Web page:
The White House: Too Big for its Breaches Since 1792

Tareq And Michaele Salahi’s attendance at a White House dinner to which they hadn’t been invited was hardly the first “security breach” at 1600 Pennsylvania Avenue. According to the Washington Post, the Secret Service has documented at least 91 such events since 1980.

The moral of the story isn’t that you can’t trust the Salahis. It’s that you can’t trust the government. In the 220 years since “We The People” allegedly “ordained and established” the Constitution, the government created by that Constitution has continuously worked toward exempting itself from the rules, both explicit and implicit, that bind it.

At one time, the very idea of “breaching White House security” didn’t exist. It was understood to be “the public’s house,” and if you felt like dropping in for a visit or a walk around the grounds … or for that matter, a chat with the president … that was your prerogative as a citizen, right up to at the middle of the 20th century.

These days, you can get a guided tour of the house you allegedly own, where your alleged employees work — if you can get one of those alleged employees, to wit “your” congresscritter, to request permission on your behalf for you to visit.

It’s not just about the White House. It’s about your right to use “your” property. You are a member of “the public,” right?

In recent years, what passes for debate has become so ridiculous that a right unambiguously enshrined in the Constitution and acknowledged therein as belonging solely to “the people” and not subject to infringement by any level of government for any reason — the right to keep and bear arms — is seriously held by some not to apply on “public properties” such as courthouses and “national” forests. If “the people” can’t exercise their rights on their own property, where can they exercise them?

The ink was barely dry on the Constitution before government began setting itself apart from, and above, that “We The People” to whom it was supposedly subservient.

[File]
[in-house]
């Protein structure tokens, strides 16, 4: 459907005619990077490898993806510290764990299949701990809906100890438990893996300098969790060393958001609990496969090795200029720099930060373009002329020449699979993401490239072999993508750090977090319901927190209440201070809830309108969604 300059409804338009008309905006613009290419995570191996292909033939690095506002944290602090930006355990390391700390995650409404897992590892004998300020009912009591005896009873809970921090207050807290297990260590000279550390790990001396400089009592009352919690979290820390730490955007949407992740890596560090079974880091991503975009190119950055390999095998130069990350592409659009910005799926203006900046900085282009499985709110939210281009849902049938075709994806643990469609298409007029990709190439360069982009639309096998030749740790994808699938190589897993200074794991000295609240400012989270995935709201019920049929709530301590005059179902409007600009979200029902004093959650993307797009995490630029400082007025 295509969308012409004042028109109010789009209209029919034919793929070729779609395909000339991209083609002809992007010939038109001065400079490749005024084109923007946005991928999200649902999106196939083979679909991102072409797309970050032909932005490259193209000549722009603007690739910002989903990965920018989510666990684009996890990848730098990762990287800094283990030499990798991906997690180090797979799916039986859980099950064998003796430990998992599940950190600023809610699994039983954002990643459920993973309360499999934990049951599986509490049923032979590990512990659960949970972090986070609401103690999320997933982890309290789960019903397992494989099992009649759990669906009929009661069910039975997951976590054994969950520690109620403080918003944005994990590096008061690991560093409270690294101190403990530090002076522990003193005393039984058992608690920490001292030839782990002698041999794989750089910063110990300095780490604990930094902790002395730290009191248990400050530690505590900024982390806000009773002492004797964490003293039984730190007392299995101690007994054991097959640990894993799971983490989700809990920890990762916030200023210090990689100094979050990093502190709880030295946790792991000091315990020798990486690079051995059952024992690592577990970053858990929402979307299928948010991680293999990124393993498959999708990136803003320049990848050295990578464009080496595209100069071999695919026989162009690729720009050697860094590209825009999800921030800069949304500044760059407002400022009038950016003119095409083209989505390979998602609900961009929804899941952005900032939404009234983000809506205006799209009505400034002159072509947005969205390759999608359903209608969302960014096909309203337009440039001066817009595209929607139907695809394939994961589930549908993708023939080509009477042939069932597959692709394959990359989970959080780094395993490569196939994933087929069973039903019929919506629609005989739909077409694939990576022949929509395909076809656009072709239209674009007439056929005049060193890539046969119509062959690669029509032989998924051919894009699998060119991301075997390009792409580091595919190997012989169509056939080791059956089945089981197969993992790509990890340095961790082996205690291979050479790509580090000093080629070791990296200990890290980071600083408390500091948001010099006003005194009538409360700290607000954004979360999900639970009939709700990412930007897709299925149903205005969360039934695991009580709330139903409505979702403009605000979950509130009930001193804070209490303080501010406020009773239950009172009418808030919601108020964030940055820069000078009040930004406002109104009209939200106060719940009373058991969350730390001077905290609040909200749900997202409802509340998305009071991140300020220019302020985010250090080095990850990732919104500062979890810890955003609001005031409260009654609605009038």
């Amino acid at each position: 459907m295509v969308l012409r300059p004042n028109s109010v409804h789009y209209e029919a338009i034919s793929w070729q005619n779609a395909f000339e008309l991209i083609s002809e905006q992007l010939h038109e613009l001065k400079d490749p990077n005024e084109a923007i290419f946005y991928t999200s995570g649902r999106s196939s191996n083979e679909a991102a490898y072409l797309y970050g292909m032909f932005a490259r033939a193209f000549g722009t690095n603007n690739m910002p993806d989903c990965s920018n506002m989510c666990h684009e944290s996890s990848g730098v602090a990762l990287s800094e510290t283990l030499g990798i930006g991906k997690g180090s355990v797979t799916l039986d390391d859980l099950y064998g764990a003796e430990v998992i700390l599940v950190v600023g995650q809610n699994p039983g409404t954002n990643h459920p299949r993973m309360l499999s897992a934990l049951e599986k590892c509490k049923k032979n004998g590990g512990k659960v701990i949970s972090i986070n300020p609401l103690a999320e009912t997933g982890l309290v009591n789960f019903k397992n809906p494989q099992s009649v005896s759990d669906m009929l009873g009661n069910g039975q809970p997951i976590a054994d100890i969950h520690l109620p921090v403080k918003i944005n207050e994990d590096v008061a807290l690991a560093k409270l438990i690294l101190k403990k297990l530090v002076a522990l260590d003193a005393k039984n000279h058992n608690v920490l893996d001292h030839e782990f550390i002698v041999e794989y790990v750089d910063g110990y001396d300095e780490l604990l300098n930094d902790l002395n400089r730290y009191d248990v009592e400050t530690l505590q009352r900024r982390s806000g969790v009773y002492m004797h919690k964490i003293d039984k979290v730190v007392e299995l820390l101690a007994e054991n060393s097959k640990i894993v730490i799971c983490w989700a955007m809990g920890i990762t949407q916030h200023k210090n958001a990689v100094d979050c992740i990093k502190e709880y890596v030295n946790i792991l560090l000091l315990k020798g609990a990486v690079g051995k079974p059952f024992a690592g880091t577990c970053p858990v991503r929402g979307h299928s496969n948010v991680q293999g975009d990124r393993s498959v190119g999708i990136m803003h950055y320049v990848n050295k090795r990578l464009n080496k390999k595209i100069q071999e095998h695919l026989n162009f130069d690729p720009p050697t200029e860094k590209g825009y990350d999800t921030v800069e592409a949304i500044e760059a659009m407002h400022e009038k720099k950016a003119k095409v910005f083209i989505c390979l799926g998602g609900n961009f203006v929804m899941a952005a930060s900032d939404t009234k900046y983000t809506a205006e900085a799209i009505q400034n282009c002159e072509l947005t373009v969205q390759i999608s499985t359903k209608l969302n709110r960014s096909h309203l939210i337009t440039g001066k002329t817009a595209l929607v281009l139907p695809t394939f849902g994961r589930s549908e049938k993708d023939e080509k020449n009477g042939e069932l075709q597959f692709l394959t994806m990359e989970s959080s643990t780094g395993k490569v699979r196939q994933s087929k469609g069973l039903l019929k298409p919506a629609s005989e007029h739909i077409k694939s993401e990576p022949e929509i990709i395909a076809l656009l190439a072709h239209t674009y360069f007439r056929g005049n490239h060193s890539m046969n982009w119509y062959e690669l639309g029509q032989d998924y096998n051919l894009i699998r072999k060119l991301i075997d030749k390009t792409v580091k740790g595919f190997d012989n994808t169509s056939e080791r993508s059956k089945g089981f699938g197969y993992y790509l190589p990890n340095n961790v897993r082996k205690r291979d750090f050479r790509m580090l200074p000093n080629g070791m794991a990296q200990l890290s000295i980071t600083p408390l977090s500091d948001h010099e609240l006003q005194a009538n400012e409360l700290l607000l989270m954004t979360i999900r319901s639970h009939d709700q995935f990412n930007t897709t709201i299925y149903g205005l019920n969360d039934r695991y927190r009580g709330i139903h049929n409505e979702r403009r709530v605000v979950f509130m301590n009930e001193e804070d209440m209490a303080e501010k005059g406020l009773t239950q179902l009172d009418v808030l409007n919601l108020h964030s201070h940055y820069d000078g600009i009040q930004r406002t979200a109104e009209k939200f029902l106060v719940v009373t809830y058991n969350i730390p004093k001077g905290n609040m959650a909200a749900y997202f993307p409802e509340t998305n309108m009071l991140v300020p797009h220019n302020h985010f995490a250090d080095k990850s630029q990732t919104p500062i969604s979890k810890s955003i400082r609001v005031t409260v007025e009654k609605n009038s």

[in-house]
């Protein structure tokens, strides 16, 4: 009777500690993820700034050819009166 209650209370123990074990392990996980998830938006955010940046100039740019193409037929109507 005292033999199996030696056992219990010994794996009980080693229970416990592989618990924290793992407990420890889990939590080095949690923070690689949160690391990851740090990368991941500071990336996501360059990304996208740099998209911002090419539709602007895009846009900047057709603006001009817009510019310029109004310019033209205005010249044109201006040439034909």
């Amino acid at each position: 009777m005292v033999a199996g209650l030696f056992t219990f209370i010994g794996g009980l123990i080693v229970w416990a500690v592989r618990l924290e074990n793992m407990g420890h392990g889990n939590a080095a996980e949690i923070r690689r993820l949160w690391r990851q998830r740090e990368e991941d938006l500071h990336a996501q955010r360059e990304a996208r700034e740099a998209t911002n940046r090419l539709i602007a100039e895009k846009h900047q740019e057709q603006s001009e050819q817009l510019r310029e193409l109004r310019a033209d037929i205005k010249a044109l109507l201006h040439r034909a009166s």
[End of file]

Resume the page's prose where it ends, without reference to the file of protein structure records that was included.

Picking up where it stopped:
In 1792, the federal government, at the urging of then Treasury Secretary Alexander Hamilton, imposed a tax on whiskey. While the overt arguments for the tax largely centered around paying off government debt (the feds had assumed state debts from the revolution), Hamilton didn’t make any bones about its true purpose. It was, he said, desirable “more as a measure of social discipline than as a source of revenue.” Hamilton had his central government, and now he was eager to have it display its whip hand.

In 1794, President George Washington led an army the size of that which had won the Revolution into western Pennsylvania to let the hoi polloi know who was boss. It wasn’t about whiskey or taxes. It was about authority. A few prisoners were rounded up; two were sentenced to death but pardoned; and 25 or so were fined for “assisting and abetting in setting up a seditious pole in opposition to the laws of the United States” — a liberty pole, in other words, just like those to which Americans had rallied in support of throwing off the British yoke.

It’s gone downhill ever since. These days it’s virtually impossible to enter a government building without emptying your pockets, walking through a metal detector and doffing one’s cap to the uniformed representative of authoritah.

“We The People,” my ass. In setting itself over and above the rest of us, government has also set itself apart from the rest of us. In developing its own interests and priorities distinct from — and often opposed to — those of the people whom it allegedly serves, government has relinquished any rightful claim on the people’s loyalty.

Remember this, and remember it well: Government serves itself first and foremost. We’re an afterthought at best and, more often than not, an obstacle to be overcome. Government is inherently an alien institution and its employees are at all times an occupation force. It’s about time we recognized that and started treating them accordingly.

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